The aim of near-natural river engineering is to consider natural and near-natural framework conditions and processes in the planning of river engineering projects like flood protection or bank stabilization measures a context in which the mid to long-term monitoring of sediment and sediment dynamics plays a central part.
With regard to natural and anthropogenic changes, deficits and surpluses of sediments can result in massive and sustainable changes in habitat quality of rivers. Especially in the region of the Bohemian Massif, a surplus of coarse sand and fine gravel (grain size 1 to 10 mm) is the cause of regional problems, both in terms of flood protection and freshwater ecology.
Basic and applied research conducted in the project “Sediment management in the Mühlviertel and the Bavarian Forest” documented not only the status quo of eight selected catchment areas, but also yielded valuable insights into the causes and interrelations responsible for river bed degradation due to coarse sand inputs. In addition to agricultural and forest management aspects like the open drainage of meadow ditches or the influence of spruce monocultures, the impacts of global warming (increased frequency of heavy rains) and sediment transport dynamics were identified as the major causes of the increasing degradation of aquatic habitats and the need for an integrative sediment management in the investigated rivers.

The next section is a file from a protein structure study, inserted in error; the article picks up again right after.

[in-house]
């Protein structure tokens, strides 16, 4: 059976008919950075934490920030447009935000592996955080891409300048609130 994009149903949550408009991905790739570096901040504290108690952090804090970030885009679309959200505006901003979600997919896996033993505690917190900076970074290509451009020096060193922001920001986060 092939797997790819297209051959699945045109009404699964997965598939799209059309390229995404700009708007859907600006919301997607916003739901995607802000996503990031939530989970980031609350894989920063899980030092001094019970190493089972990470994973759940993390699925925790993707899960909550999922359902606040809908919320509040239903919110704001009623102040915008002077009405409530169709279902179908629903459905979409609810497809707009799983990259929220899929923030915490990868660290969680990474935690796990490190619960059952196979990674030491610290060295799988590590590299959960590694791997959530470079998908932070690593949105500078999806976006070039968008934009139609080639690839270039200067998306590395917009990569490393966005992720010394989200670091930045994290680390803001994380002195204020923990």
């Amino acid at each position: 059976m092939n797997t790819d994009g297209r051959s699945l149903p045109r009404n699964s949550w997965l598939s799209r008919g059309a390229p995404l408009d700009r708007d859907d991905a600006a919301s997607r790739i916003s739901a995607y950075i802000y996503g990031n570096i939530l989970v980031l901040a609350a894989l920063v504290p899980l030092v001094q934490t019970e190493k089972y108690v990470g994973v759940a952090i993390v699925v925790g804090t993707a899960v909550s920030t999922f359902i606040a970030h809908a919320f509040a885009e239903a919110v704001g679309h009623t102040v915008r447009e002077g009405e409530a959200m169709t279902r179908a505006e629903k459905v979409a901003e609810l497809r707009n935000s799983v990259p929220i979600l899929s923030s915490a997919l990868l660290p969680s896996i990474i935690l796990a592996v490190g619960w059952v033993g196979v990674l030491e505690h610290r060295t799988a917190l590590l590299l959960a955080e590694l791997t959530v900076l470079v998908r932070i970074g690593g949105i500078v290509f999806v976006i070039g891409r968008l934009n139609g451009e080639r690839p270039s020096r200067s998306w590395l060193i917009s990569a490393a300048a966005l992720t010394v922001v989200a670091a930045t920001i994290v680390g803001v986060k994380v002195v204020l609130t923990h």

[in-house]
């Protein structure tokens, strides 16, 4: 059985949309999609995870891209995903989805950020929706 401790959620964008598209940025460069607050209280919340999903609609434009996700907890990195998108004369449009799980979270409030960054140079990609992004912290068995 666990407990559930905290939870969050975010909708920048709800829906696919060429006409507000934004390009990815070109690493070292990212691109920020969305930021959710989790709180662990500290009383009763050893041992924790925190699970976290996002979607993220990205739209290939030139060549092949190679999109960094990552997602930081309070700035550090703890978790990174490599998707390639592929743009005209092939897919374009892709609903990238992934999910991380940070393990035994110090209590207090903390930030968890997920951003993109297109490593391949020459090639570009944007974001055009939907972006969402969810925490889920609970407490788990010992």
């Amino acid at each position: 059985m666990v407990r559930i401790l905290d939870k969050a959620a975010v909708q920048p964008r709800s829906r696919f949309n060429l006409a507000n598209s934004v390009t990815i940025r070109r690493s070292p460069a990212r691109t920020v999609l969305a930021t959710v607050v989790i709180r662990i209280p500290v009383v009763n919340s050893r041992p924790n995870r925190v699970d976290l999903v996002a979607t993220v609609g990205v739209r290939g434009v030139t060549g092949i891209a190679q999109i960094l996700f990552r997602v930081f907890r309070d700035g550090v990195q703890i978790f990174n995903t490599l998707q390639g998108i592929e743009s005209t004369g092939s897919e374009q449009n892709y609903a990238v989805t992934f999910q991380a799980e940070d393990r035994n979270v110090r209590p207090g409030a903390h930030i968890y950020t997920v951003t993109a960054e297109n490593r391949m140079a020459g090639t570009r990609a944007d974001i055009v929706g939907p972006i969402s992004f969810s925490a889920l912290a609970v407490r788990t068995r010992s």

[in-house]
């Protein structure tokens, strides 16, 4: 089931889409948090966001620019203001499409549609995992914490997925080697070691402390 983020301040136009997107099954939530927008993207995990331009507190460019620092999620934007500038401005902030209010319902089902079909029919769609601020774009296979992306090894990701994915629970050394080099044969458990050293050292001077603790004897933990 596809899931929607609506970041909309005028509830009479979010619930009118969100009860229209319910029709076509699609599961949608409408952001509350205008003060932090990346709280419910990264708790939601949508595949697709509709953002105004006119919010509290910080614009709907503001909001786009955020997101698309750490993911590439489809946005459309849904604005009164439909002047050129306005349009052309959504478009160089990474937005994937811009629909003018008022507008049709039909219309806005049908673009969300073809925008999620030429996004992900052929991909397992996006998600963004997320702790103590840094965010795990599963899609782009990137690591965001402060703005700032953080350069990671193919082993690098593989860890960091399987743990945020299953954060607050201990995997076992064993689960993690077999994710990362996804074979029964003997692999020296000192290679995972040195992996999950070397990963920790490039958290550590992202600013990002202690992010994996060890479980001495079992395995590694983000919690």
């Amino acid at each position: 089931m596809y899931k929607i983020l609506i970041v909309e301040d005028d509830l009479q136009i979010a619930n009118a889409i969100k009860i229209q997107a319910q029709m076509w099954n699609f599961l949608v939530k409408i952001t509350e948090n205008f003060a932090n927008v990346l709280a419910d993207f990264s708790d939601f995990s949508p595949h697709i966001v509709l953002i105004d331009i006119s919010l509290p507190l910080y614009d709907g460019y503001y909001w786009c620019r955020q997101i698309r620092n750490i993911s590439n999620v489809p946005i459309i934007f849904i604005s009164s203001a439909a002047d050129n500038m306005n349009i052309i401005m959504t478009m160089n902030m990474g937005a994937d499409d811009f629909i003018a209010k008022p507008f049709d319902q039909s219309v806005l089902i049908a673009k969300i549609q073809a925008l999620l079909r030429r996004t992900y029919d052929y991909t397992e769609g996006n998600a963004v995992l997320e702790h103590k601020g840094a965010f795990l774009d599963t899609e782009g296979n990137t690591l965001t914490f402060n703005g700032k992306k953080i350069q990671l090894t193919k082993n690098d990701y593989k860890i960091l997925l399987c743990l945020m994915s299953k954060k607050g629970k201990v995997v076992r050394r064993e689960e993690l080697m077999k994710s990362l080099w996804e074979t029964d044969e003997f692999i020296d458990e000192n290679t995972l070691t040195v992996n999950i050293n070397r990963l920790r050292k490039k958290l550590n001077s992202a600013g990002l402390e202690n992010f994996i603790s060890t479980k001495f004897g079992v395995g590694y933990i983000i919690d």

The results presented in this paper deliver important information for future near-natural river engineering measures in order to restore rivers in the region of the Bohemian Massif.